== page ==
By any measure it has has been a great two months. I am sure most of you readers are aware of the recognition REPUBLIC has received recently. It has been a bit overwhelming and, to be honest, a bit humorous. It started with our James Beard Foundation Awards’ nomination, followed by our ascension to semi-finalists nationally. On the local level, we were awarded the first certified farm to restaurant in the State of NH, then on to the HIPPO PRESS’ BEST OF 2012 READERS’ POLL, where we seemed to run the table. Today, we were interviewed and over photo’d by Merrimack Valley Magazine for a feature article, and if that does not fill the dance card, a travel magazine based out of DC is coming on Friday for an interview and photo shoot. Man, now I know how George Clooney feels trying to fend off the paparazzi! Nothing like being a 30-year overnight success. Don’t get me wrong, this is great. It’s great for sales, for my staff that has worked their collective backsides off, and for all of my guests that have given their support and two cents, but in the grand scheme of things it is a bit overhyped
Since the advent of the FOOD CHANNEL, awards shows and cooking challenges where there are winners and losers have become the rage. Pitting one chef against another, or sending in a star chef/consultant to tell some owner how lame they are, or watching some poor wannabe chef try to come up with a great recipe for cuttlefish and watermelon only to be humiliated in front of millions of viewers, takes away from what we at REPUBLIC (as well as all the other hard-working kitchens) are doing every day. I have told my staff that the best and only recognition they should ever be concerned with are the people that poke their heads in the pick-up window (or say at the table), “Great job, thank you, WE WILL BE BACK!”
Objectively, a restaurant is the most unique of any manufacturing enterprises ever conceived. When an entrepreneur decides to produce a widget, it is predetermined through exhaustive due diligence that when the ON button is pushed what comes out the back end is exactly what was intended no matter how many zillions of them are extruded. Humans may or may not be involved in the varying levels of production and delivery.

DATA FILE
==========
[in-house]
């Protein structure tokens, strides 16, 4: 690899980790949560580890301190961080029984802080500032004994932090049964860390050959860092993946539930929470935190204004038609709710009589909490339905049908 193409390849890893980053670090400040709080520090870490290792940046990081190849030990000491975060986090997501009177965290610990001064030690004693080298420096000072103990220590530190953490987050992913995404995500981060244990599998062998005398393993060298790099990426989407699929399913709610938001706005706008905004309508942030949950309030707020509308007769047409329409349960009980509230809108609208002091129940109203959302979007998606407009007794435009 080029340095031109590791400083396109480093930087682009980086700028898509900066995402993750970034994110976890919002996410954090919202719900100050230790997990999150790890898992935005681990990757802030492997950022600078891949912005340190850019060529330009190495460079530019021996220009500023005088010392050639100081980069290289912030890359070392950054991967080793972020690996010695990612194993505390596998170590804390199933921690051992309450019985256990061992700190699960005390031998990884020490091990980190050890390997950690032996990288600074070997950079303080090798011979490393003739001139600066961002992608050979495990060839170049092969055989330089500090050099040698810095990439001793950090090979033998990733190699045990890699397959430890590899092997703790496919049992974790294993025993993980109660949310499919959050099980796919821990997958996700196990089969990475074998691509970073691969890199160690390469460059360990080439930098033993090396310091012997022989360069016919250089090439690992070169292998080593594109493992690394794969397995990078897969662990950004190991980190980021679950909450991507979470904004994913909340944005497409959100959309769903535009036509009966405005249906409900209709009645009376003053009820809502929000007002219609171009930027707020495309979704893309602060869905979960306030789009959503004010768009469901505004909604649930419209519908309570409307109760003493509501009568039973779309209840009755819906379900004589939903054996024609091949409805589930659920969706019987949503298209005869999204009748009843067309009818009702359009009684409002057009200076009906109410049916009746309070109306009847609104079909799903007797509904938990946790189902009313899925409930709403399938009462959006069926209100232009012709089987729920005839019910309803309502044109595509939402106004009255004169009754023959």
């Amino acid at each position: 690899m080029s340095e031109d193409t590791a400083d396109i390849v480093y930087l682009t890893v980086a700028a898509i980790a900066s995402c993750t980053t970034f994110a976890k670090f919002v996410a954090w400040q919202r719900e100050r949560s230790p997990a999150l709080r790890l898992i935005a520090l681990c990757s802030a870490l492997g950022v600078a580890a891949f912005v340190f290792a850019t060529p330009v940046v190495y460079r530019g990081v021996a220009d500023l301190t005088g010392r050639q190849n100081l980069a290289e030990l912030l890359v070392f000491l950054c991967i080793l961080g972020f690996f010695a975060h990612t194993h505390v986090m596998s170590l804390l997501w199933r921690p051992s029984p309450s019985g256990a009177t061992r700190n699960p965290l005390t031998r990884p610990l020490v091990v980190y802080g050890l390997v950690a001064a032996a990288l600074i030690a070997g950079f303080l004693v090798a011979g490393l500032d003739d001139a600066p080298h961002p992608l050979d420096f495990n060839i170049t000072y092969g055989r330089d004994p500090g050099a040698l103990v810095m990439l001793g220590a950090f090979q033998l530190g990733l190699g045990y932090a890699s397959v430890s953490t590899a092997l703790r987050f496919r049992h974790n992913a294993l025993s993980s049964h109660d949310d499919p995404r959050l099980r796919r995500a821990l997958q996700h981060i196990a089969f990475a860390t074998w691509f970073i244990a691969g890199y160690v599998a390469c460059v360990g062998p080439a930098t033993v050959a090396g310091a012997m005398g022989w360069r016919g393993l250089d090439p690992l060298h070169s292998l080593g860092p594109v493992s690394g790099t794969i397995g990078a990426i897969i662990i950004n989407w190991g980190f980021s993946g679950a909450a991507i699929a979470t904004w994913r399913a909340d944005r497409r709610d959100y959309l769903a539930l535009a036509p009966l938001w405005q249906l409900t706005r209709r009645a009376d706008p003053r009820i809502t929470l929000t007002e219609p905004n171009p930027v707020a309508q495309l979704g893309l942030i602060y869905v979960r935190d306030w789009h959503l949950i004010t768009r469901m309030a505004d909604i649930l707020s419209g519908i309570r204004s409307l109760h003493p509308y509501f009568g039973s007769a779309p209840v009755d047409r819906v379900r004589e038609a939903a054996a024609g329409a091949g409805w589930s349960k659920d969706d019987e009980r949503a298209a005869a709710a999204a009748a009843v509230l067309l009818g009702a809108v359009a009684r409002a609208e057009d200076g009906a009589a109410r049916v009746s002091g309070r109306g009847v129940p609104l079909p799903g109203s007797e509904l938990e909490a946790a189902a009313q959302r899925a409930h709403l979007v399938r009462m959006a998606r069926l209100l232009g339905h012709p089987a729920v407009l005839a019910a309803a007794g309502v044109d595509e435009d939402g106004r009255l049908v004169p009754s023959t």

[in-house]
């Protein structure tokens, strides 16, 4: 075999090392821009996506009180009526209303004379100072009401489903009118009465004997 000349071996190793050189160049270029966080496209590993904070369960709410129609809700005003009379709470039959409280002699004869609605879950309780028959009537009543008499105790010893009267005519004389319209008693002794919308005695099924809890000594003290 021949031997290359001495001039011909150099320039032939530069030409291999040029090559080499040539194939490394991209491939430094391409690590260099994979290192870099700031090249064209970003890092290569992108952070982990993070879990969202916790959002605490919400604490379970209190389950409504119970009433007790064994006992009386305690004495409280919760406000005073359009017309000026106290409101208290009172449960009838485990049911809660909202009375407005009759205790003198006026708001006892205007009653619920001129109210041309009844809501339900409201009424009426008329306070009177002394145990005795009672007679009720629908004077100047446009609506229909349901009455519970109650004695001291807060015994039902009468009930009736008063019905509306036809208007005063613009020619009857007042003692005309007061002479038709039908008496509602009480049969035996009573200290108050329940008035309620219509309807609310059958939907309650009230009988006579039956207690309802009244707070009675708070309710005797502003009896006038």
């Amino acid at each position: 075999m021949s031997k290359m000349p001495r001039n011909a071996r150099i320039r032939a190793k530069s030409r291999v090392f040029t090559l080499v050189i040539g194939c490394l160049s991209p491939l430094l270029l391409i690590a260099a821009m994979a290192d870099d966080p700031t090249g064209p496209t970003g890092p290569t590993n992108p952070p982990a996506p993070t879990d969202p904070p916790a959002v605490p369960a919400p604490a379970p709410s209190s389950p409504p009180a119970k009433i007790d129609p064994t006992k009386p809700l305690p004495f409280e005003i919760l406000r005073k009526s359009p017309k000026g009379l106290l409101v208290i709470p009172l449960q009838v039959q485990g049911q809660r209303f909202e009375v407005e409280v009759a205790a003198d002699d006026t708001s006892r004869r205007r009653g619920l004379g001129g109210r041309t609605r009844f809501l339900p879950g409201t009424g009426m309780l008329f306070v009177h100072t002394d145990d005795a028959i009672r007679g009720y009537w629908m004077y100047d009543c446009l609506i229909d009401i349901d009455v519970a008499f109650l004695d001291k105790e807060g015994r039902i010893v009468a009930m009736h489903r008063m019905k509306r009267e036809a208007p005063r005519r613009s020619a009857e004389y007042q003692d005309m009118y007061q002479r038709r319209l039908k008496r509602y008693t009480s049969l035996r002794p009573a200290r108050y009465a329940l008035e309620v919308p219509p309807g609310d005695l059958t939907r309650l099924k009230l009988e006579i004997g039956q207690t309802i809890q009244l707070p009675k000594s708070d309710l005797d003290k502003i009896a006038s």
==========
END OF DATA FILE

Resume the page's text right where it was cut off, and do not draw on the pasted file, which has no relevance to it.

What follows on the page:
In a restaurant the menu is the product offering, and the menu description is written to entice the diner to purchase. Once that order is placed into the black box you see the server stare into on your way to the restroom, production starts one dish at a time by trained, motivated and skilled workers.
When we at REPUBLIC are given awards and are singled out for recognition, Claudia and I are more than willing to accept them, but we do it for all of our staff. They care. They really care.
We have on occasion, as have all restaurants, received communications from guests that relay they either did not receive our best effort, or our production protocols were not followed. I can tell you without reservation that we put more weight on those communications than any award we may have been given.
On behalf of all at REPUBLIC, thank you! To be honest, it always feels good to be told, “You look marvelous!” even if it is because of good lighting.
See you this week for our current Mediterranean Passport port-of-call: MOROCCO
See you soon